For the Lakes, the best option IMO is the train to Windermere, from where you can get a bus to many places. Some good ones: langdale (change in Ambleside), Coniston (same I think), towards Keswick (and walk back along the Helvellyn ridge). You can also get off the train at Staveley and walk a (long) version of the Kentmere round. Obviously you can also get a taxi if you are in a group, or get pretty much anywhere if you have time to spend waiting for that third connecting bus!

    Other option is the train to Penrith and bus to Keswick (and then walk or another bus), but the connection for the bus is not good (at least on the early trains) so it takes longer. There is also a bus via Patterdale but again the timings don’t work out very well.
    Last edited: Apr 3, 2019
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  10. benp1

    benp1 Trail Blazer

    Lakes - London to Oxenholme and then changing onto the Windermere line works pretty well. I did it a couple of weekends ago with my mountain bike. Train to Staveley from London Euston, need a bike booking on the virgin train but not on the local line. I live a 45 minute ride from Euston so it's easy enough for me to do. If you were getting the bus I'd get it from Windermere as the traffic from Staveley into Windermere is often bad.

    I'd like to do the Aviemore sleeper service one day but it's so expensive...
  11. Henry

    Henry Ultralighter

    Penrith trains arrive at 27 minutes past the hour.
    Buses Penrith to Keswick are hourly and leave at 21 minutes past the hour.

    Ahhh the joined up network!:banhappy:
    edh likes this.
  12. HillBelly

    HillBelly Ultralighter

    Or a cunning arrangement with the local town council to make you 'stop a while' and discover the delights :snaphappy: of Penrith town centre... or stock up at Home Bargains/Aldi//Morrisons/Booths - all within a stones throw of each other. Must need a lot of feeding in Penrith.
    oreocereus likes this.
  13. HillBelly

    HillBelly Ultralighter

    I have public transport to thank for obsessing about pack size. Busy buses and heavy packs don't mix well... voila lightweight convert! Back in the day when I was near Chesterfield, my overnight pack was designed to be slim enough to slip in the overhead racks on the train too. Park at the station (once I'd given up on the bus idea) and away.
    Jon jons likes this.
  14. Baldy

    Baldy Thru Hiker

    If you're alright with a seat for 12 hours or so the sleeper is about £80 return.
    The advantages are the perfect time of arrival, it's direct and Tescos is open just over the road.
    oreocereus likes this.
  15. Taz38

    Taz38 Thru Hiker

    I use the trainline app a lot when travelling, as long as you book the day before and hop from city to city instead of booking the whole journey, its fairly cheap.
  16. Taz38

    Taz38 Thru Hiker

    Try travelling with a dog...two packs, a nervous dog, trying to make the connections, people everywhere...BUT most people love dogs and in the end it wasn't much of a problem (the luggage/wheelchair/bike carriage are great if they're not in use). I'm paranoid about someone running off with my bag so want to sit close by. My pack is not small enough to fit overhead.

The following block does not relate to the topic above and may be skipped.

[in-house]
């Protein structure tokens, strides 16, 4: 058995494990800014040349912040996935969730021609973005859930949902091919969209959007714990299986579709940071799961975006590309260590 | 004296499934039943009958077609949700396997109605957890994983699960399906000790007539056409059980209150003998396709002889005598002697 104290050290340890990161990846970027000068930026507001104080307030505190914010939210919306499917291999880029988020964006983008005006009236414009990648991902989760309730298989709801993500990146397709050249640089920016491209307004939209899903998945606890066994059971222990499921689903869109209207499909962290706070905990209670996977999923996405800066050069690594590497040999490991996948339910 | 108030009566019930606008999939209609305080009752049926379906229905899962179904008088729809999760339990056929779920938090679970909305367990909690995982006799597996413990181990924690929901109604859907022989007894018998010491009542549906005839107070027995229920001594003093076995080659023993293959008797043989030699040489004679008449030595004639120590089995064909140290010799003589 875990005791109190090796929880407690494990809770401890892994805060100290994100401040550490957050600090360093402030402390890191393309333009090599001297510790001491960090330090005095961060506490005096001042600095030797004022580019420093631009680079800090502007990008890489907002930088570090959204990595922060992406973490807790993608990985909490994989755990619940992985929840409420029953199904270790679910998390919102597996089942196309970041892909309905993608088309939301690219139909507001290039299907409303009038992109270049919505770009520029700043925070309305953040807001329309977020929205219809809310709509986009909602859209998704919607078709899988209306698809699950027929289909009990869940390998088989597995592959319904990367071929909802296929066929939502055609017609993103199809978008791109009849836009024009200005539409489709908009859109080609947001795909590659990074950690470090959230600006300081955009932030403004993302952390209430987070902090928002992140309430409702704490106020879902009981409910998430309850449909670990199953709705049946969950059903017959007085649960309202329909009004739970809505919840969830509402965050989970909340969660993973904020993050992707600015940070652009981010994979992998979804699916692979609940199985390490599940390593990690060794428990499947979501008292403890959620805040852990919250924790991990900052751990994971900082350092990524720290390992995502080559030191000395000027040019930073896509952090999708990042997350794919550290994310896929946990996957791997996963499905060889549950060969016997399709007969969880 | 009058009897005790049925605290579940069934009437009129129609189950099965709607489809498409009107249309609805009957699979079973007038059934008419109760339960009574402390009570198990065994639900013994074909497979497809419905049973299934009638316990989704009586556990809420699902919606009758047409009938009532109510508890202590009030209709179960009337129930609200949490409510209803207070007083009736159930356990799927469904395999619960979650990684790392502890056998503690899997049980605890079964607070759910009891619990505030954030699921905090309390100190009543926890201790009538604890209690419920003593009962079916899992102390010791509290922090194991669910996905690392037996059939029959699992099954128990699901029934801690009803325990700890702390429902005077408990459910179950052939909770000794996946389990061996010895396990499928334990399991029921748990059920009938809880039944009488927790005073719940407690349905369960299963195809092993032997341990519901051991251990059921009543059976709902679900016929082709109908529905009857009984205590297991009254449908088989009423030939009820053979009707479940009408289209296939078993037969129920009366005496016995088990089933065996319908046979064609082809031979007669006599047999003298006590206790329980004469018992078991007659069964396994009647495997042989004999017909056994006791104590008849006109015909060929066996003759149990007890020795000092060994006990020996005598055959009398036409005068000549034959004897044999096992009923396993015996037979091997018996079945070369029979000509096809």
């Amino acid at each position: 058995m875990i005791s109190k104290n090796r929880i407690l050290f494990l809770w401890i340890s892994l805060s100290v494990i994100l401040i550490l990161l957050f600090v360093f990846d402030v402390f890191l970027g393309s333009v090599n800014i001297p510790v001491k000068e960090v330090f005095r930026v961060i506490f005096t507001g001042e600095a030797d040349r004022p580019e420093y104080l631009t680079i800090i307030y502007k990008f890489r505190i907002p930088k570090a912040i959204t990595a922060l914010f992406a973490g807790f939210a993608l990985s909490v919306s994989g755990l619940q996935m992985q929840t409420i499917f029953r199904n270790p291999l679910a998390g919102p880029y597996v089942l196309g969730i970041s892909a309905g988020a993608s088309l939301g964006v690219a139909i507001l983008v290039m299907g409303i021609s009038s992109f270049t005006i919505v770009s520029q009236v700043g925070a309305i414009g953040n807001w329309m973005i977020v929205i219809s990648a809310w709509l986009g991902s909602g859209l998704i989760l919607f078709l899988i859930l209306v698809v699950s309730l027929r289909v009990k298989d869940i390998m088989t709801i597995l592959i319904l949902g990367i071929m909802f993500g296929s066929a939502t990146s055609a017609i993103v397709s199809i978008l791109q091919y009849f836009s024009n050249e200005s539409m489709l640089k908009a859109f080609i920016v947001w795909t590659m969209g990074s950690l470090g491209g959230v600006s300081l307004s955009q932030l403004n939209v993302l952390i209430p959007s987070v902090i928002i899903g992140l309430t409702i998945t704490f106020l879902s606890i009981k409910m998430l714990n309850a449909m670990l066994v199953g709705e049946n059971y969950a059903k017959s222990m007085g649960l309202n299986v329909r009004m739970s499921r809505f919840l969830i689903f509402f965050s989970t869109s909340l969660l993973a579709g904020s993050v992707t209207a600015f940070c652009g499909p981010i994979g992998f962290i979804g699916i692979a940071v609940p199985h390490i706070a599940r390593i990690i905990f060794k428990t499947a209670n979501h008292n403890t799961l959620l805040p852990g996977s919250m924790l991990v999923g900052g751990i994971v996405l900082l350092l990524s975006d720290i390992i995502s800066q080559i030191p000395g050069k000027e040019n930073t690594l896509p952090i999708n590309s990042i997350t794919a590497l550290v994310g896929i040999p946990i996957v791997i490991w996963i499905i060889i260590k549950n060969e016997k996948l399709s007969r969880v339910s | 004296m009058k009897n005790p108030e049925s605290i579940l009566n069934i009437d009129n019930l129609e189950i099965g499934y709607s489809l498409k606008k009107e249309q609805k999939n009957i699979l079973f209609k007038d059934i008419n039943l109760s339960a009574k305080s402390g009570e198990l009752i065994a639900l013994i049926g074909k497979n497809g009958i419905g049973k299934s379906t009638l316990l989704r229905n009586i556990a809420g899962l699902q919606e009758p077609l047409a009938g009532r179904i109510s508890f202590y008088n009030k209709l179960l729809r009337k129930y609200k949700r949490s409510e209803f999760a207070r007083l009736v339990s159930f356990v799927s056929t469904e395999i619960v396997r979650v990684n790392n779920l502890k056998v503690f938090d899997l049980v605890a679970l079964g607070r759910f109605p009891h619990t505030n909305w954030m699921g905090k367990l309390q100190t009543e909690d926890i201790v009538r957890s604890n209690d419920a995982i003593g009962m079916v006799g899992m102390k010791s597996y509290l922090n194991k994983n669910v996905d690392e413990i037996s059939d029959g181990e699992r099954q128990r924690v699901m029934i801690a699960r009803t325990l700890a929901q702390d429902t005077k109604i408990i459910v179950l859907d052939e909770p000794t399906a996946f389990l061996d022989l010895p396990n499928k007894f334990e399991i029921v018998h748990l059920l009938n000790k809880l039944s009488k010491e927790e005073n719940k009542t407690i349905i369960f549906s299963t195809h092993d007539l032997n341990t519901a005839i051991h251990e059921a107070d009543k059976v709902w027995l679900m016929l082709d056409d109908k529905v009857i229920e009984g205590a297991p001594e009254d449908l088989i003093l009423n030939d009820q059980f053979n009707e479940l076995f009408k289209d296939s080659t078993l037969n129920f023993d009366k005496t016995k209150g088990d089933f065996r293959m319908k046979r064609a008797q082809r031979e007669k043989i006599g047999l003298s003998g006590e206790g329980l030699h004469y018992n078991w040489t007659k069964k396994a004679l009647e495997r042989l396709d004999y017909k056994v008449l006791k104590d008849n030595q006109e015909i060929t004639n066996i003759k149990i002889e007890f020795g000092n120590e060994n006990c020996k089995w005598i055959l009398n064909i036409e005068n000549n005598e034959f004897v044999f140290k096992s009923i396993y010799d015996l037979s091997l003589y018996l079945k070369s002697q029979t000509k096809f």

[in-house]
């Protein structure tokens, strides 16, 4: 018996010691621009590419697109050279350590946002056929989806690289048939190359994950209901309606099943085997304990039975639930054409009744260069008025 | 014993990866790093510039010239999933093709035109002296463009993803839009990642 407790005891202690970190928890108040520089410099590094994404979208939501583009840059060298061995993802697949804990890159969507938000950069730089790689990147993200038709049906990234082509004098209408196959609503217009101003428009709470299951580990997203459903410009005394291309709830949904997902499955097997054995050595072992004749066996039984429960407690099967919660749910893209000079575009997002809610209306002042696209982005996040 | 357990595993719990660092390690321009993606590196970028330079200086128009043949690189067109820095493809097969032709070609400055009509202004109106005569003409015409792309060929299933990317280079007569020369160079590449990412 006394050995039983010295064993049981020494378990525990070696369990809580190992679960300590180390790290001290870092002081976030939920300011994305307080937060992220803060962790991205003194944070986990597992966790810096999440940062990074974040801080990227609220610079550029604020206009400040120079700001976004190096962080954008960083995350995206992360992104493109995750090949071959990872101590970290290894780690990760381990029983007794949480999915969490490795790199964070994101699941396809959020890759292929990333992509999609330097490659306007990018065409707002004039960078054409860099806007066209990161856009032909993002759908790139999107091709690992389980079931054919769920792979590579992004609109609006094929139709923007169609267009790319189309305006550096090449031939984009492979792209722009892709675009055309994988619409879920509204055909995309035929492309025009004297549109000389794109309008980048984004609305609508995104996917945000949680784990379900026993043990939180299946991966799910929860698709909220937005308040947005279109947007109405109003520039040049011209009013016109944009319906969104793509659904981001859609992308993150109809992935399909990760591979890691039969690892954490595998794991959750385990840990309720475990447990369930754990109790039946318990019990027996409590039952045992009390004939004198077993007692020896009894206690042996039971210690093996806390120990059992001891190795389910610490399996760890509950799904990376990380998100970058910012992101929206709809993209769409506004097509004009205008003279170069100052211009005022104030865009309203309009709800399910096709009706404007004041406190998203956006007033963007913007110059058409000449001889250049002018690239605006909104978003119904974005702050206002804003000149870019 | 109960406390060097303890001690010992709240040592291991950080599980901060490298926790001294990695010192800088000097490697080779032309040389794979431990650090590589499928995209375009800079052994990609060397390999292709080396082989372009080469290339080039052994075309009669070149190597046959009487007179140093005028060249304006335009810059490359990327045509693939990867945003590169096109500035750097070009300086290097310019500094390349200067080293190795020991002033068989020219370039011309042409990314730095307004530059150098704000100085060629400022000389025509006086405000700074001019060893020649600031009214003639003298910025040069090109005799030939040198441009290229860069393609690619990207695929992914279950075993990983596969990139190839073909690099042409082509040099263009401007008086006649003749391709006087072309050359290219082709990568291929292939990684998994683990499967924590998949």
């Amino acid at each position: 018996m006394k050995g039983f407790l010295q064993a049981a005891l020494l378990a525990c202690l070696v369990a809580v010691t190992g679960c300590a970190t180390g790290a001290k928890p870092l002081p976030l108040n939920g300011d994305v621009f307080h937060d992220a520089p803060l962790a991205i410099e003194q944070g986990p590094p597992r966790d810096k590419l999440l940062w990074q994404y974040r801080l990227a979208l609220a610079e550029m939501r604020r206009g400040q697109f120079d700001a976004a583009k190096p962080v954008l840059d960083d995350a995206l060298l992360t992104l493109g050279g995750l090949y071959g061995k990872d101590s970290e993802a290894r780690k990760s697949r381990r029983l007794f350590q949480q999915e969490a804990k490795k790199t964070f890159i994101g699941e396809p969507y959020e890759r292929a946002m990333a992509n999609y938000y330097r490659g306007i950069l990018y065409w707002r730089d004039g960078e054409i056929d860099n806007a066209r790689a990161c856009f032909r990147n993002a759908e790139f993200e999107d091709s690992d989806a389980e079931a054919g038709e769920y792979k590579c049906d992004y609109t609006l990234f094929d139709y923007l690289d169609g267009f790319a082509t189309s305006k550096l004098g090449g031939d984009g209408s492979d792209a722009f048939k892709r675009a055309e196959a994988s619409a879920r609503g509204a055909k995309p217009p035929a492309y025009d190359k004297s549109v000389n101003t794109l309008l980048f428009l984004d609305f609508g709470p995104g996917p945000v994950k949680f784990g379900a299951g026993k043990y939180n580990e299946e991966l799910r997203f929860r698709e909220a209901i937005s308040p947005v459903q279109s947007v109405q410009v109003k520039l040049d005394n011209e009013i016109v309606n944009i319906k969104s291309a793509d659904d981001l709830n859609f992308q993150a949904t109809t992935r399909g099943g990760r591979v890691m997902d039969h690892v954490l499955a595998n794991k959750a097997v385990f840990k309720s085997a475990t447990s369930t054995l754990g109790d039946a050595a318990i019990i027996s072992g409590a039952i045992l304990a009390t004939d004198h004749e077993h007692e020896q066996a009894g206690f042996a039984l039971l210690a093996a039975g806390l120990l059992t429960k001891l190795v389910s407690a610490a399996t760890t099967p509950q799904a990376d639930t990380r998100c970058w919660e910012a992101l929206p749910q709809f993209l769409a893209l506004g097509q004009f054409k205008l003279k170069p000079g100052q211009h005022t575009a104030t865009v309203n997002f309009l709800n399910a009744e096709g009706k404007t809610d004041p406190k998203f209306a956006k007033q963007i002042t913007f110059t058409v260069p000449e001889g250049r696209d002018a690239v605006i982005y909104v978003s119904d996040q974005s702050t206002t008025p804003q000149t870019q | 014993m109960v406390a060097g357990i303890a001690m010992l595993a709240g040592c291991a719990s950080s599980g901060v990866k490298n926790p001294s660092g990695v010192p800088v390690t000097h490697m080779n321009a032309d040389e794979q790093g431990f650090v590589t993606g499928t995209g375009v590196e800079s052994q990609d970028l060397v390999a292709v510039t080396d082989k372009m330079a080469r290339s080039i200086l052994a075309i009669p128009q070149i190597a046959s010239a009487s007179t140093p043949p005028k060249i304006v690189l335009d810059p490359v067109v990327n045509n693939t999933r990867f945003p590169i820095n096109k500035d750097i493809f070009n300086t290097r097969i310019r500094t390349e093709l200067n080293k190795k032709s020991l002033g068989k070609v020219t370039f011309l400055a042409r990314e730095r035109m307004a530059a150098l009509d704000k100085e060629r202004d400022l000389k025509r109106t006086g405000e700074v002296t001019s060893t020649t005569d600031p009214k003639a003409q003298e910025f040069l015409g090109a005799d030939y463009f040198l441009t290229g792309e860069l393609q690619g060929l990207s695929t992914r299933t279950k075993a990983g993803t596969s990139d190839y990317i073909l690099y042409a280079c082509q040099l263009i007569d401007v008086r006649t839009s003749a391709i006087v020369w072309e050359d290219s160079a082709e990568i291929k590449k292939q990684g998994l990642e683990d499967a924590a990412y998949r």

17. stormin'

    stormin' Section Hiker

    Advanced train tickets can be 75% cheaper than split ticketing and with a railcard can be even cheaper.
  18. stormin'

    stormin' Section Hiker

    A couple of zip ties through the luggage rack or round a pole and through your shoulder strap or fixed webbing of your pack, don't forget to cut it off before disembarking though!
    Fred Wanderer, Henry and Jon jons like this.
  19. Henry

    Henry Ultralighter

    Now that is a great idea.
  20. Baldy

    Baldy Thru Hiker

    Until he pulls out a knife on a train..
  21. HillBelly

    HillBelly Ultralighter

    I know what you mean, I used to hate it. I've had a pack on my lap before. Always a relief when I could give it a seat next to me :thumbsup:
  22. Bopdude

    Bopdude Section Hiker

    Wow, just priced it up for this weekend, leave Friday return Monday morning £50 return seat only, bargain though imho.
    oreocereus likes this.
  23. Henry

    Henry Ultralighter

    If anyone pulls a knife they can have my bag anyway!!
  24. Jamess

    Jamess Ultralighter

    Back on topic...

    For NW Scotland, Inverness is the hub from which all public transport starts - but services are infrequent - twice a week on some routes. That said, if you are a solo hiker, it is easy to grab a local bus out of Inverness and hitch to your destination.

    I discovered that one day when I turned up at the bus station without a ticket to be told that
    the Ullapool bus leaving in half an hour was full. I caught a local bus out of town and hitched and completed the 70 mile journey from Inverness before the national express coach.

    Shiny new cars tend to be hire cars full of tourists who won't stop but older cars driven by locals will stop as often as not, particularly in wilder areas. The drivers tend to have interesting lives too, so I've learned plenty about salmon farming, being a shepherd etc from the passenger seat.
    Last edited: Apr 3, 2019
    oreocereus, tom and Taz38 like this.
  25. cathyjc

    cathyjc Thru Hiker

    I agree with the hitching bit. :thumbsup:

    But hearing the Ullapool bus can be "full" …. That's one I must remember and book in advance. Thanks.